New data reveals that Bristol, Norwich and Manchester are amongst some of the best cities leading the change in effectively addressing food waste. Whereas areas such as London, Southampton, Birmingham and Liverpool need to do more to tackle this issue. With this in mind, food experts share their top tips for reducing waste at home.
Food waste is a pressing issue globally, with a staggering 2.5 billion tonnes, equivalent to over a third of all food produced, being wasted annually.
The growing concern regarding climate change has led to an increase in the number of individuals taking action to solve it. Online searches for ‘food waste’ and ‘food waste bin’ have generated an average of 6,600 and 4,440 searches per month, over the past two years.
Inspired by these searches, data analysts at meal box delivery company, HelloFresh, delved deeper into these figures to reveal which region in the UK is the most food waste conscious.
HelloFresh examined the online queries relating to “food waste” and its associated phrases like “food waste bin” and “food cycler” over the past year, and then integrated this information with population estimates to calculate the total number of searches per 10,000 people in each region.
According to the study, Bristol had the highest number of searches related to food waste among all regions in the UK, with approximately 241 searches over the year. In contrast, Birmingham with only 76 and Liverpool with 73, had the lowest number of searches.
Regional food waste for March 2022–March 2023
Food waste searches (per 10K of the population)
Experts at HelloFresh have shared their most effective tips for reducing food waste at home and making use of leftovers, in the hopes that these statistics will inspire individuals to take action on this issue.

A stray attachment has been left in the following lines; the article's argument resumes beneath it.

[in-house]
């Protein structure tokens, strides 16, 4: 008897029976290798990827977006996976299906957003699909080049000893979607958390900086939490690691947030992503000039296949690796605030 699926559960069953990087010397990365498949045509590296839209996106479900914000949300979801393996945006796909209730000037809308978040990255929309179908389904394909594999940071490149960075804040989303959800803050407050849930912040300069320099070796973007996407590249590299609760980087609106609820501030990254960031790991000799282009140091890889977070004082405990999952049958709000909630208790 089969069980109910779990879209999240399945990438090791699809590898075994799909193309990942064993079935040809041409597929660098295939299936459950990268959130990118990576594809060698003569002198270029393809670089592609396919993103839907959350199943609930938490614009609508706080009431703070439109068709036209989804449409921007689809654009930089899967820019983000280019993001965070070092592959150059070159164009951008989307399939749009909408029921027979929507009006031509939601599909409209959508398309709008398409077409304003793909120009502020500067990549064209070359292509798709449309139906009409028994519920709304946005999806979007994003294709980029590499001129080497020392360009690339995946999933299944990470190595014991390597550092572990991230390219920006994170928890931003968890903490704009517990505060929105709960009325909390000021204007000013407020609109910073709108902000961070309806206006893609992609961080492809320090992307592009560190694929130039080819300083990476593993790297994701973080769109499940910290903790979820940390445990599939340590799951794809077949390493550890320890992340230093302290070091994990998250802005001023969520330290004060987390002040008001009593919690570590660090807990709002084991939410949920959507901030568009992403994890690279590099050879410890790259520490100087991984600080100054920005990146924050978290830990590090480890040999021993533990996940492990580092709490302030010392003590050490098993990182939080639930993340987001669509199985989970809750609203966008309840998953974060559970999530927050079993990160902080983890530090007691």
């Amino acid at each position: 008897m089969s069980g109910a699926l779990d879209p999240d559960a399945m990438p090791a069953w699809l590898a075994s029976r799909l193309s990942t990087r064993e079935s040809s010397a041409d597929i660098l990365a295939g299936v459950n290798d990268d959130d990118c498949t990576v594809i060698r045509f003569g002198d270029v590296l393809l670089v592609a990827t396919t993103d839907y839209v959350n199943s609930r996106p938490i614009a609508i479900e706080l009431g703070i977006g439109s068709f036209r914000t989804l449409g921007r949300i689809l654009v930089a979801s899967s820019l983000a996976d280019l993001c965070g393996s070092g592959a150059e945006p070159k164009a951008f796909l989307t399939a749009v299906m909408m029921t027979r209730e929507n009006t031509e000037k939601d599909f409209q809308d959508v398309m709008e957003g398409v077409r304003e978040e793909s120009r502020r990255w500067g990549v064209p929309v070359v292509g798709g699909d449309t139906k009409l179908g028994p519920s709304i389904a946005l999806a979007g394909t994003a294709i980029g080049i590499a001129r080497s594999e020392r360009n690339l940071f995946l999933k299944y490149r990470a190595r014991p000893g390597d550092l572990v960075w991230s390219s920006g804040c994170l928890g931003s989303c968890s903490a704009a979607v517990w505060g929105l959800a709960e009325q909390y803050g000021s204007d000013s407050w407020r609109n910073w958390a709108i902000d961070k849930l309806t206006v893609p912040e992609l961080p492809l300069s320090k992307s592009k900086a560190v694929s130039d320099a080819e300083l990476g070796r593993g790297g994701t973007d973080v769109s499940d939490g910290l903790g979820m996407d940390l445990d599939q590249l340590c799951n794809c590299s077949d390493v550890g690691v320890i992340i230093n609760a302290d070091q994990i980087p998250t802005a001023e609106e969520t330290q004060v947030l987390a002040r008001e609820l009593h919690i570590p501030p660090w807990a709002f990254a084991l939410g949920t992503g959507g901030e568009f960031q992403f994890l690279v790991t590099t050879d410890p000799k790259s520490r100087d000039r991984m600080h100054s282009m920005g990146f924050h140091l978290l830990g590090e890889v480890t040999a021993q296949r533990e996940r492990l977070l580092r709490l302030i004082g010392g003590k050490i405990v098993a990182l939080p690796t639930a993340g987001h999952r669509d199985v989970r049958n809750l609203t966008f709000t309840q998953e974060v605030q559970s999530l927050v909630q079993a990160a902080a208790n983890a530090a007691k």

Planning your meals in advance and just purchasing the ingredients you actually need is a great way to start. This way, there is minimal surplus food and waste. Using leftovers for sauces, curries, smoothies, salads and pastas is also a wonderful way to reduce your food waste, should you have anything left after a meal. For example, you could spice up leftover cottage pie with a spoonful of curry paste and use it to stuff pastries.
Make sure to store your food in optimum conditions for prolonged shelf life, taking light levels, temperature and oxygen into account.
It’s important to understand food labelling – ‘best before’ and ‘use by’ are very different things. Use-by dates are the dates by which the food must be consumed, whereas best-before dates are simply suggestions of the times when the product is at its best.
Why not try growing your own fruit and vegetables at home? Even if you don’t have any outside space available, a windowsill with access to light is all you need to grow indoors. Then, you can plan your meals around what’s in season and pick only the ingredients you need for each meal.
Batch cooking and freezing meals, not only reduces waste but saves you time in the future. If you’re pushed for time one evening after work or need a speedy lunch, defrost a batch you’ve cooked on a previous day and enjoy! Or perhaps share some of your food with a neighbour, friend or family member. For example, if you live alone but you’ve made a full cake, why not ask your neighbours if they’d like a slice? Suddenly you’ve reduced your food waste and you’re the most popular person on your street!